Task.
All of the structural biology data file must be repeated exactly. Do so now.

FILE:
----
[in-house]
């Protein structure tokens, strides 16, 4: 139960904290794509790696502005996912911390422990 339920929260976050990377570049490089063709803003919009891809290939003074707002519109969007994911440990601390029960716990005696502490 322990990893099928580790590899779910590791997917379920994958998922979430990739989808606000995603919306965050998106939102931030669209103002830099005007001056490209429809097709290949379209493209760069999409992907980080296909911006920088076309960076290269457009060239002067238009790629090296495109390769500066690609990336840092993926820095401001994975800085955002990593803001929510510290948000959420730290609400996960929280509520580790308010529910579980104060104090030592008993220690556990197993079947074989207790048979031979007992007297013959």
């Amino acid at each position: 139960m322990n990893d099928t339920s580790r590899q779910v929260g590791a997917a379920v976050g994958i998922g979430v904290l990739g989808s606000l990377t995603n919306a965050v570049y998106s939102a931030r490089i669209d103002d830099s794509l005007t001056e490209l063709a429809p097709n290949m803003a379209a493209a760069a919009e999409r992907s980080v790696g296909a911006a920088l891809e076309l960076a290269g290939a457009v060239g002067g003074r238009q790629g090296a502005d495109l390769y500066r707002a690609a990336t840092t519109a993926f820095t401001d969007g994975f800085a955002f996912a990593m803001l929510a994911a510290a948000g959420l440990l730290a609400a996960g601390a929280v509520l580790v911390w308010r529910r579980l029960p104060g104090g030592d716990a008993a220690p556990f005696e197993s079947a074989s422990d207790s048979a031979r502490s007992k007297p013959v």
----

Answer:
[in-house]
């Protein structure tokens, strides 16, 4: 139960904290794509790696502005996912911390422990 339920929260976050990377570049490089063709803003919009891809290939003074707002519109969007994911440990601390029960716990005696502490 322990990893099928580790590899779910590791997917379920994958998922979430990739989808606000995603919306965050998106939102931030669209103002830099005007001056490209429809097709290949379209493209760069999409992907980080296909911006920088076309960076290269457009060239002067238009790629090296495109390769500066690609990336840092993926820095401001994975800085955002990593803001929510510290948000959420730290609400996960929280509520580790308010529910579980104060104090030592008993220690556990197993079947074989207790048979031979007992007297013959």
């Amino acid at each position: 139960m322990n990893d099928t339920s580790r590899q779910v929260g590791a997917a379920v976050g994958i998922g979430v904290l990739g989808s606000l990377t995603n919306a965050v570049y998106s939102a931030r490089i669209d103002d830099s794509l005007t001056e490209l063709a429809p097709n290949m803003a379209a493209a760069a919009e999409r992907s980080v790696g296909a911006a920088l891809e076309l960076a290269g290939a457009v060239g002067g003074r238009q790629g090296a502005d495109l390769y500066r707002a690609a990336t840092t519109a993926f820095t401001d969007g994975f800085a955002f996912a990593m803001l929510a994911a510290a948000g959420l440990l730290a609400a996960g601390a929280v509520l580790v911390w308010r529910r579980l029960p104060g104090g030592d716990a008993a220690p556990f005696e197993s079947a074989s422990d207790s048979a031979r502490s007992k007297p013959v």